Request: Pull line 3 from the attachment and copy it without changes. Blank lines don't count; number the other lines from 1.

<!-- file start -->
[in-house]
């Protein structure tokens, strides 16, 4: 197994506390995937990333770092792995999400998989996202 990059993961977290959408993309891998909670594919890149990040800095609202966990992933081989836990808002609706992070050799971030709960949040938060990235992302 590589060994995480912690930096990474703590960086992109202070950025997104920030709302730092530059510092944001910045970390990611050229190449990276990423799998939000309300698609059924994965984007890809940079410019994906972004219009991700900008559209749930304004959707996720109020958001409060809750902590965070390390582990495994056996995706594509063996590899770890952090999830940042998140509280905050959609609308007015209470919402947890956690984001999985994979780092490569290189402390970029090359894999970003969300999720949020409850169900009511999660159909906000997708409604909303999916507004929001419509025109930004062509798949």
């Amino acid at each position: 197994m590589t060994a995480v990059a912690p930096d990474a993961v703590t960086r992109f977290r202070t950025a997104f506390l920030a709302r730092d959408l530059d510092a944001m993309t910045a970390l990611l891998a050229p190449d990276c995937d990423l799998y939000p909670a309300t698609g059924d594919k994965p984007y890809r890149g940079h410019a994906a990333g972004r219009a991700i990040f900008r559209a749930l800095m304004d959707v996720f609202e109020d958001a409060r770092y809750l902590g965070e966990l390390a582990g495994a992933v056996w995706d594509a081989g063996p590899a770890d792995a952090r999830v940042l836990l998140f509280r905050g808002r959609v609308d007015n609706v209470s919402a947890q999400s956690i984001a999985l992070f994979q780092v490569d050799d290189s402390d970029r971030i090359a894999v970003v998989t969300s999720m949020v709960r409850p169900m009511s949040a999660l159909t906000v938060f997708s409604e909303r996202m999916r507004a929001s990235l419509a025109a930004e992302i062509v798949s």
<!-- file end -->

């Amino acid at each position: 197994m590589t060994a995480v990059a912690p930096d990474a993961v703590t960086r992109f977290r202070t950025a997104f506390l920030a709302r730092d959408l530059d510092a944001m993309t910045a970390l990611l891998a050229p190449d990276c995937d990423l799998y939000p909670a309300t698609g059924d594919k994965p984007y890809r890149g940079h410019a994906a990333g972004r219009a991700i990040f900008r559209a749930l800095m304004d959707v996720f609202e109020d958001a409060r770092y809750l902590g965070e966990l390390a582990g495994a992933v056996w995706d594509a081989g063996p590899a770890d792995a952090r999830v940042l836990l998140f509280r905050g808002r959609v609308d007015n609706v209470s919402a947890q999400s956690i984001a999985l992070f994979q780092v490569d050799d290189s402390d970029r971030i090359a894999v970003v998989t969300s999720m949020v709960r409850p169900m009511s949040a999660l159909t906000v938060f997708s409604e909303r996202m999916r507004a929001s990235l419509a025109a930004e992302i062509v798949s």